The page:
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Administration of Clomiphene: Short and Long Term Metabolism in an Anti-Doping Setting

The safety and scientific validity of this study is the responsibility of the study sponsor and investigators. Listing a study does not mean it has been evaluated by the U.S. Federal Government. Read our disclaimer for details. Identifier: NCT03028532
Recruitment Status : Unknown
Verified October 2017 by Stuart Willick, University of Utah.
Recruitment status was:  Active, not recruiting
First Posted : January 23, 2017
Last Update Posted : October 26, 2017
Sports Medicine Research and Testing Laboratory
Partnership for Clean Competition
Information provided by (Responsible Party):
Stuart Willick, University of Utah

Brief Summary:

Clomiphene (Clomid) is a drug FDA approved to treat female infertility, however, it is often used by men in an off-label setting to both treat male infertility and in a multitude of sports disciplines to increase performance.

Study Objectives:

  • Determine detection windows for clomiphene and its metabolites in urine following a medium-term administration
  • Understand the effect of clomiphene administration on luteinizing hormone (LH), follicle-stimulating hormone (FSH), and serum testosterone (T) concentrations in a longitudinal manner
  • Identify changes in current steroidal module of Athlete Biological Passport

Condition or disease Intervention/treatment Phase
Sports Drug Abuse Abuse of Steroids or Hormones Drug: Clomid Phase 1

Detailed Description:
Clomiphene, pharmaceutically prepared as clomiphene citrate, is a selective estrogen receptor modulator (SERM) with a therapeutic indication to treat female infertility. Though FDA-approved only for use in women, clomiphene is often prescribed off-label to males to treat male infertility and secondary hypogonadism due to its ability to increase serum testosterone levels. Numerous clinical studies have documented both the effectiveness for these indications and safety of clomiphene administration in males. Increasing the concentration of circulating testosterone can have additional effects, including the enhancement of performance in sports. As such, clomiphene is already abused by athletes in several sporting disciplines, including mixed martial arts, cycling, and bodybuilding. Therefore, clomiphene is a prohibited substance under the World Anti-Doping Agency code . Though the parent compound and metabolites of clomiphene are directly detectable in routine anti-doping screening, the urinary detection window and the effect of clomiphene administration on other anti-doping markers are unknown and thus the foci of this study.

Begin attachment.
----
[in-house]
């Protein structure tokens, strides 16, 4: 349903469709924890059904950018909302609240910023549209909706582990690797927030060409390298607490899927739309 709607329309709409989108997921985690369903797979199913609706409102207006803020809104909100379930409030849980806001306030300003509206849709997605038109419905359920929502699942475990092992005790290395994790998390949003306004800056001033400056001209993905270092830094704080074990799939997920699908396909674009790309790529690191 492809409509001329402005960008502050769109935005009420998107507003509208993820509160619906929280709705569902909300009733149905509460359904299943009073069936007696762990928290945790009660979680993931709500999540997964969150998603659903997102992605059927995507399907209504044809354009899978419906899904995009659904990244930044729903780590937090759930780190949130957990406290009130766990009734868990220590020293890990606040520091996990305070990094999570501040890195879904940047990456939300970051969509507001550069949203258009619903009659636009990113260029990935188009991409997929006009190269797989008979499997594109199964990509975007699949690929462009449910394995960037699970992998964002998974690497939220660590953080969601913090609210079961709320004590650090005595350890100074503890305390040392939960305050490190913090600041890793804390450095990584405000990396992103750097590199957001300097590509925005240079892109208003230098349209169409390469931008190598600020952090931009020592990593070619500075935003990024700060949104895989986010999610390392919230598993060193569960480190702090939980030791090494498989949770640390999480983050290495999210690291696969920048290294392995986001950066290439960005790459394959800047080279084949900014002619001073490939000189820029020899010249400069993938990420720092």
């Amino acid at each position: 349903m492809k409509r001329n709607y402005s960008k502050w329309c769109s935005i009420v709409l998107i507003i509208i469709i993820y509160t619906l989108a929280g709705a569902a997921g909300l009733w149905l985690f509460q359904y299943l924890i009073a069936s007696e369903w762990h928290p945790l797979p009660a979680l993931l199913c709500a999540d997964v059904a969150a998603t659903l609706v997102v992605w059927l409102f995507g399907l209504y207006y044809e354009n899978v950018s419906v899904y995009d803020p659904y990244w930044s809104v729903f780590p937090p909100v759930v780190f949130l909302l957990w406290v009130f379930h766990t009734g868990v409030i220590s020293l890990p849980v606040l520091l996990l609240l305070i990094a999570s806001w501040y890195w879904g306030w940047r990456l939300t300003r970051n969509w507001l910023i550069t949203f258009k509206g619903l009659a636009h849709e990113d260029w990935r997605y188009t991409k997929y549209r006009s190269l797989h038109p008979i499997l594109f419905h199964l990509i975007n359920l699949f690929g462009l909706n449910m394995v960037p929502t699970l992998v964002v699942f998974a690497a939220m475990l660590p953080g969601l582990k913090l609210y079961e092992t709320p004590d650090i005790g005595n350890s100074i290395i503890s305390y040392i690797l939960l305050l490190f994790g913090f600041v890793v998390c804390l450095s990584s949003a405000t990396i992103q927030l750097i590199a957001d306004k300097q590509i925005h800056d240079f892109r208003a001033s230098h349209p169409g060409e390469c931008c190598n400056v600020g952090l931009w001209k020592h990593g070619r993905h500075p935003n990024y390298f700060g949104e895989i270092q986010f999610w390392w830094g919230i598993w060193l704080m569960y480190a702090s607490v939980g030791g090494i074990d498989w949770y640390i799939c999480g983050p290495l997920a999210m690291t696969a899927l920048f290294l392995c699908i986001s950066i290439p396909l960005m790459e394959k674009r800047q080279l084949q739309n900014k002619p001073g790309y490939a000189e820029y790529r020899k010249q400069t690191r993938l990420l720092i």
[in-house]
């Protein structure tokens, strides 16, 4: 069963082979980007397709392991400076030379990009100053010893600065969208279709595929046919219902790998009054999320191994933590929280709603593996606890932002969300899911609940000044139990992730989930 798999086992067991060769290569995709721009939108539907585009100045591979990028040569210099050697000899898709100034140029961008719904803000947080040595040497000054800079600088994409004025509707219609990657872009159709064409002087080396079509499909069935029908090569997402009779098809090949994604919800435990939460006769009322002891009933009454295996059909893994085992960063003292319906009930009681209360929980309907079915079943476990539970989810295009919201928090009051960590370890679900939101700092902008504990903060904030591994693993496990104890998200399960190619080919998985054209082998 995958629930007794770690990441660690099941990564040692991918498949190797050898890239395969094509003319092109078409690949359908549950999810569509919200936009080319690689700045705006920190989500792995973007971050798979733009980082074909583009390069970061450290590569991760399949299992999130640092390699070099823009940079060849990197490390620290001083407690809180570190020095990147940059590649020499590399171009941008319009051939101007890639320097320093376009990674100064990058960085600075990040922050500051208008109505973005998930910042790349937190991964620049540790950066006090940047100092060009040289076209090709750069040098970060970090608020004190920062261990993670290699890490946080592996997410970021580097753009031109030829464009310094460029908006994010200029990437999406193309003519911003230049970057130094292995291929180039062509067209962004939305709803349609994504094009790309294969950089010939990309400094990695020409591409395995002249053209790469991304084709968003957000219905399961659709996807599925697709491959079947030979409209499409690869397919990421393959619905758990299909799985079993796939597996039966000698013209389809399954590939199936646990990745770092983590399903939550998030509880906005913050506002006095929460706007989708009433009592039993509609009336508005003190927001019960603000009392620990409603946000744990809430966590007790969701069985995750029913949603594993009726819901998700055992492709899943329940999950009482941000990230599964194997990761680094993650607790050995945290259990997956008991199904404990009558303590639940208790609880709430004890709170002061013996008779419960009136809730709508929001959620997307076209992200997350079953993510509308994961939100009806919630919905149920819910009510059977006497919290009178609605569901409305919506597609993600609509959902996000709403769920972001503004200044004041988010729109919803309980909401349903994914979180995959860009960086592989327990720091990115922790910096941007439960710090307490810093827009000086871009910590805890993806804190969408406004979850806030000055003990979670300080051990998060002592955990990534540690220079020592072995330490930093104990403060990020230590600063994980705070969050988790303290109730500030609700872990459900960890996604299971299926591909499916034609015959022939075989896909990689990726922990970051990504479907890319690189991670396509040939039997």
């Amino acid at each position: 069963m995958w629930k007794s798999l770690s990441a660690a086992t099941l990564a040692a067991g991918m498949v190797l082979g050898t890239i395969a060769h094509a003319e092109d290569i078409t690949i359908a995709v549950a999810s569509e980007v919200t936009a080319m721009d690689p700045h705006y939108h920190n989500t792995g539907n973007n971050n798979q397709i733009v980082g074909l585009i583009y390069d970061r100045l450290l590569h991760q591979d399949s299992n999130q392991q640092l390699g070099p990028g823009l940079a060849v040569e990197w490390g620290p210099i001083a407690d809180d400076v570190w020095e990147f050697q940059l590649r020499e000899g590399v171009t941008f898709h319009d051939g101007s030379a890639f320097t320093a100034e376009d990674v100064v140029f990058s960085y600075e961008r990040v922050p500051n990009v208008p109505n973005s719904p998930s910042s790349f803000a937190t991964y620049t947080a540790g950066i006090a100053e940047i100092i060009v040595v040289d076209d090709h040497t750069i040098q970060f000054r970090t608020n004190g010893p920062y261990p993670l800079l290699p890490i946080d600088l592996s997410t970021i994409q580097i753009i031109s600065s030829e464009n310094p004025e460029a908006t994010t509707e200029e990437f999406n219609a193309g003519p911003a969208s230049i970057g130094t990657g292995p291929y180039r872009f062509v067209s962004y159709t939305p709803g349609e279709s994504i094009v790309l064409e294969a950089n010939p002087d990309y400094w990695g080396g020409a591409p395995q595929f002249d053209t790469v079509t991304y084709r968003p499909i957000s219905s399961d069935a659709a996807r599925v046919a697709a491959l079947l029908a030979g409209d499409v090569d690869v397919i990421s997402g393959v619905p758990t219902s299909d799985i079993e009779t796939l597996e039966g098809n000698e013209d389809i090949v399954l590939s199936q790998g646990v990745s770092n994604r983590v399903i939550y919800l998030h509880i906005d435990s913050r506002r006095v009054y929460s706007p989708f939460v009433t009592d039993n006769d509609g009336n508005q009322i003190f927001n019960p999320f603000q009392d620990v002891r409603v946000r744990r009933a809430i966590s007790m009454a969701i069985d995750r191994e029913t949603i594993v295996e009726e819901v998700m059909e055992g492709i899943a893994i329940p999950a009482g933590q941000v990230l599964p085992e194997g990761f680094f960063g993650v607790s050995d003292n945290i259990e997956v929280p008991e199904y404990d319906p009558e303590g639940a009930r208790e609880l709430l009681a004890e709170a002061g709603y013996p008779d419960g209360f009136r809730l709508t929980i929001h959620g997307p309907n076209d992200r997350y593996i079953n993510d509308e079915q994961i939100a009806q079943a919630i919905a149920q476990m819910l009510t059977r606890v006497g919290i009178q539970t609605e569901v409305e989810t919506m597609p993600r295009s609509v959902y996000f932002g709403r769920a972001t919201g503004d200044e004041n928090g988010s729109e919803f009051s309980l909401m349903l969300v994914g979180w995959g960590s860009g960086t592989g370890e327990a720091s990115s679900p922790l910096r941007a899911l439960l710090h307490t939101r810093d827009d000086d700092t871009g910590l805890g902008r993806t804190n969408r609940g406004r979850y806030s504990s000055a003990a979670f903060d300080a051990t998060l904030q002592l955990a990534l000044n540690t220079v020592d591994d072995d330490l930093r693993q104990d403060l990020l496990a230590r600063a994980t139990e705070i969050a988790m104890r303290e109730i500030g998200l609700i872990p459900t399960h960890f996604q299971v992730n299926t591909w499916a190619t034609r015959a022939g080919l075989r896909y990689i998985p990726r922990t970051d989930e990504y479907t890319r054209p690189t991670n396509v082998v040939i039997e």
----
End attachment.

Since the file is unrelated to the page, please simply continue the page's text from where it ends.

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Study Type : Interventional  (Clinical Trial)
Estimated Enrollment : 10 participants
Intervention Model: Single Group Assignment
Masking: None (Open Label)
Primary Purpose: Basic Science
Official Title: Administration of Clomiphene: Short and Long Term Metabolism in an Anti-Doping Setting
Actual Study Start Date : March 13, 2017
Estimated Primary Completion Date : December 1, 2017
Estimated Study Completion Date : December 1, 2017

Resource links provided by the National Library of Medicine

Arm Intervention/treatment
Experimental: Clomid
All participants will be receiving Clomid and will follow the same study procedures.
Drug: Clomid
Participants will self-administer Clomid (50mg oral tablet) once daily for 30 consecutive days
Other Names:
  • Clomiphene
  • Clomifene

Primary Outcome Measures :
  1. The window of detection for the clomiphene parent compound and metabolites following a 30-day administration will be identified. [ Time Frame: Day 30 through end of study participation (minimum, Day 72) ]
    ◦This will be determined as the amount of time following the final dose (day 30) until clomiphene nor its metabolites are no longer detectable in a urine sample.

Secondary Outcome Measures :
  1. Effect of clomiphene administration on serum LH, FSH, and T levels for potential inclusion into a hematological-based longitudinal steroid profile. [ Time Frame: Day 30 through end of study participation (minimum, Day 72) ]